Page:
In the field of dentistry, the opioid crisis has had a profound impact on both patients and practitioners. Driven by the desire to alleviate pain, dentists have often prescribed opioids without fully understanding the consequences. However, one dentist’s personal experiences and research have led him to change his practice and advocate for a different approach.
Dr. Jason Dipersio, a dentist with years of experience, has witnessed firsthand the devastating consequences of opioid addiction among his colleagues. Over 20 doctors he has known have struggled with opioid addiction, with some facing license suspensions, prison time, and even fatal overdoses. These experiences have highlighted the importance of recognizing the similarities between healthcare professionals and their patients. Dr. Dipersio emphasizes the need for empathy and understanding when dealing with colleagues who are facing addiction.
Dr. Dipersio’s journey towards changing his approach to pain management began during his residency training. He noticed that patients in the emergency room would often be prescribed opioids for dental pain, but the underlying cause of their pain remained unclear. As he progressed in his career, he realized that the traditional approach of prescribing opioids without scientific evidence or research was inadequate. He became determined to find a better way to manage pain and reduce the risk of opioid misuse.
His initial attempt to shift away from opioids involved recommending over-the-counter pain relievers like ibuprofen. However, he soon discovered that this approach was not sufficient for managing dental pain. Through extensive research, Dr. Dipersio found that nonsteroidal anti-inflammatory drugs (NSAIDs) like ibuprofen, when taken in combination with acetaminophen, were more effective than opioids for dental pain. He established an optimal dosing regimen of 600 mg of ibuprofen and two OTC acetaminophen every six hours for four days, followed by as needed use.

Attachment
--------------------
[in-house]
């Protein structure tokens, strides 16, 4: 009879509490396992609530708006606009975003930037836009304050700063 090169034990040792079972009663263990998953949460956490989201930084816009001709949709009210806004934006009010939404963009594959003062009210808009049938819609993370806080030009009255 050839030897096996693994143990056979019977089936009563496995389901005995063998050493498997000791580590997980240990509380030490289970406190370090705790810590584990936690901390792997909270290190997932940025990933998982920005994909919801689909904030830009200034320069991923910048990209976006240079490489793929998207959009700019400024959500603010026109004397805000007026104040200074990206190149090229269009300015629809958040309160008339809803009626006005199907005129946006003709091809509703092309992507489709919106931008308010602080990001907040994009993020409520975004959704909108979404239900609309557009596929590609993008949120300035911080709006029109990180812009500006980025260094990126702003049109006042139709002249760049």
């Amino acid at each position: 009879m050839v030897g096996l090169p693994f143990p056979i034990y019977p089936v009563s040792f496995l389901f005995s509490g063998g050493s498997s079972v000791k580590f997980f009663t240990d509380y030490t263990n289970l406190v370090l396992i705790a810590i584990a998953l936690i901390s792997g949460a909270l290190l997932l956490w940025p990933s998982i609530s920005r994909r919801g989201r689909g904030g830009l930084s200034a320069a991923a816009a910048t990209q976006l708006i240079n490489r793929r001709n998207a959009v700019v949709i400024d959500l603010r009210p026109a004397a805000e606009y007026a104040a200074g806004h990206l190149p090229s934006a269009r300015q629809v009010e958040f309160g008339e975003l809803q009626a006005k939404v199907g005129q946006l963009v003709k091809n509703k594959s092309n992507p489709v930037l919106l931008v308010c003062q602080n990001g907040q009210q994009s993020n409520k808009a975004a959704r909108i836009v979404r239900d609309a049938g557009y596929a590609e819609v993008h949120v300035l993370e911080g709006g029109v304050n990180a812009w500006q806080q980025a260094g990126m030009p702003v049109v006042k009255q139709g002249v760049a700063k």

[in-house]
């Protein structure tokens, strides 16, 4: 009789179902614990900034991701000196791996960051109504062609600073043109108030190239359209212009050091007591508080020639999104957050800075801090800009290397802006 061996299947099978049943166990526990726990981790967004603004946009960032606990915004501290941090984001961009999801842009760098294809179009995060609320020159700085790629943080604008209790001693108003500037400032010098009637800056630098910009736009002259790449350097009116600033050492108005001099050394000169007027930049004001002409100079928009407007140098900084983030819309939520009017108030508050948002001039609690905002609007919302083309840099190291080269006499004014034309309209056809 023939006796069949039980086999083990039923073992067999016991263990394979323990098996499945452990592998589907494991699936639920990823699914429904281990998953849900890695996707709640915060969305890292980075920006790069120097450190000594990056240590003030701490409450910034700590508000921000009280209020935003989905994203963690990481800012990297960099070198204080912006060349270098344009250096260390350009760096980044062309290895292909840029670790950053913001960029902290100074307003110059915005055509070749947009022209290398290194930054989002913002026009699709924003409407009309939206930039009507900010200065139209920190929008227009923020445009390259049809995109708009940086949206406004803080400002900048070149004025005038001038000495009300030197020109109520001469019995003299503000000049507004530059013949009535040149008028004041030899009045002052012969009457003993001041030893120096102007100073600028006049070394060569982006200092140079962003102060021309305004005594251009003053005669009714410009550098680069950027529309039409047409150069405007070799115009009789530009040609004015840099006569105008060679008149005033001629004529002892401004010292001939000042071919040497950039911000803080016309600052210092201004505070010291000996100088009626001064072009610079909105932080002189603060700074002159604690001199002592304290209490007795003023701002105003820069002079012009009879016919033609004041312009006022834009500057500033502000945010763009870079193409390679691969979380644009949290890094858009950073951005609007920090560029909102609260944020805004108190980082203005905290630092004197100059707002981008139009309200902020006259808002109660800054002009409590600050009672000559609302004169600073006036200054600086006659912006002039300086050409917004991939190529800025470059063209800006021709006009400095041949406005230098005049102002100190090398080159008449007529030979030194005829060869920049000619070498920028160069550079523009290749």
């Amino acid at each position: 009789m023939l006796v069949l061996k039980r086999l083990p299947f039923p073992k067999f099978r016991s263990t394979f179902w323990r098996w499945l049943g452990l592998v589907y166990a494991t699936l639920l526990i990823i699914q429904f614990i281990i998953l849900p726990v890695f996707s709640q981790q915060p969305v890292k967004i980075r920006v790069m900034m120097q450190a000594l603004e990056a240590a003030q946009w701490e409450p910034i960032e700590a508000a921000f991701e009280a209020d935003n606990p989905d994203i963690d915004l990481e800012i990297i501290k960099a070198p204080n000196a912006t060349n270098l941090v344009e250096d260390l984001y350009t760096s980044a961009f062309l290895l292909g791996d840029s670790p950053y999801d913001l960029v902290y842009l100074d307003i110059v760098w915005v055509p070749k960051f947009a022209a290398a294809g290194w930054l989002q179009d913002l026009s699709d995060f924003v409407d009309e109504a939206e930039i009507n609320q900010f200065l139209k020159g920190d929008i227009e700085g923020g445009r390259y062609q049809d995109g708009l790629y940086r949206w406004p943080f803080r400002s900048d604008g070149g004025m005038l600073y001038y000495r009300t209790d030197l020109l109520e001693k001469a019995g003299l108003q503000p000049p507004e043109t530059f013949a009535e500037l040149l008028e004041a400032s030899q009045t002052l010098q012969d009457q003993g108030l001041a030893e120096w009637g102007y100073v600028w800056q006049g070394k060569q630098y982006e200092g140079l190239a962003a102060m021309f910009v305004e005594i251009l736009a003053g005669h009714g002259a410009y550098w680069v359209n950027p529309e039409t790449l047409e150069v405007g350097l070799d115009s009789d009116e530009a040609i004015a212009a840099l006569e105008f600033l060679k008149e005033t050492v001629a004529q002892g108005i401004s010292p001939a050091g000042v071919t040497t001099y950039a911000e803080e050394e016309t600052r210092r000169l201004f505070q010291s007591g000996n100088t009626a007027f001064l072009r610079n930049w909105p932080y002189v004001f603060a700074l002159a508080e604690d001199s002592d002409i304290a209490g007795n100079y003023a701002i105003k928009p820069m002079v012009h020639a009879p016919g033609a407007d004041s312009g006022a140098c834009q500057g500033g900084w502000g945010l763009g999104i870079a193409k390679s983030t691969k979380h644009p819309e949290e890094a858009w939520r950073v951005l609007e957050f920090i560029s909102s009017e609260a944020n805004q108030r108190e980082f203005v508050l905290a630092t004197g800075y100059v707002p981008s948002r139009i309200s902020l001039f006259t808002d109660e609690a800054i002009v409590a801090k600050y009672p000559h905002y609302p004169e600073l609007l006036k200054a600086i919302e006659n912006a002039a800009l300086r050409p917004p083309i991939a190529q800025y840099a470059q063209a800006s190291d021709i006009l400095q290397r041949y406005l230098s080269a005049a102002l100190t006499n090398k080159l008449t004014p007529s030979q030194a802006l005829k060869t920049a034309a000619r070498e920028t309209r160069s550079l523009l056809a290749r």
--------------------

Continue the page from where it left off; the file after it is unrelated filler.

In addition to changing his prescribing habits, Dr. Dipersio also modified his sedation technique to avoid the use of opioids. He found alternative medications that achieved the same results without exposing patients to the risks of addiction. He also implemented preoperative measures to condition the tissue and reduce discomfort during and after procedures. These changes have led to positive outcomes for his patients, with most experiencing minimal pain and returning to their regular routines within a few days.
Dr. Dipersio acknowledges that his efforts alone cannot solve the opioid crisis, but he believes that collective action from dental providers can make a significant difference. By reevaluating prescribing practices and prioritizing what is best for patients rather than following traditional norms, dentists can help prevent the initiation of opioid use in opioid-naïve individuals. Dr. Dipersio invites his colleagues to join him in this mission and consider how they can contribute to changing the status quo.
In conclusion, Dr. Jason Dipersio’s personal experiences and commitment to evidence-based practice have led him to reject the traditional approach of prescribing opioids for dental pain. Through research and innovative techniques, he has found that non-opioid alternatives can effectively manage pain while minimizing the risk of addiction. Dr. Dipersio encourages his colleagues to reassess their prescribing habits and prioritize the well-being of their patients. By collectively working towards this goal, dental providers can play a significant role in combating the opioid crisis.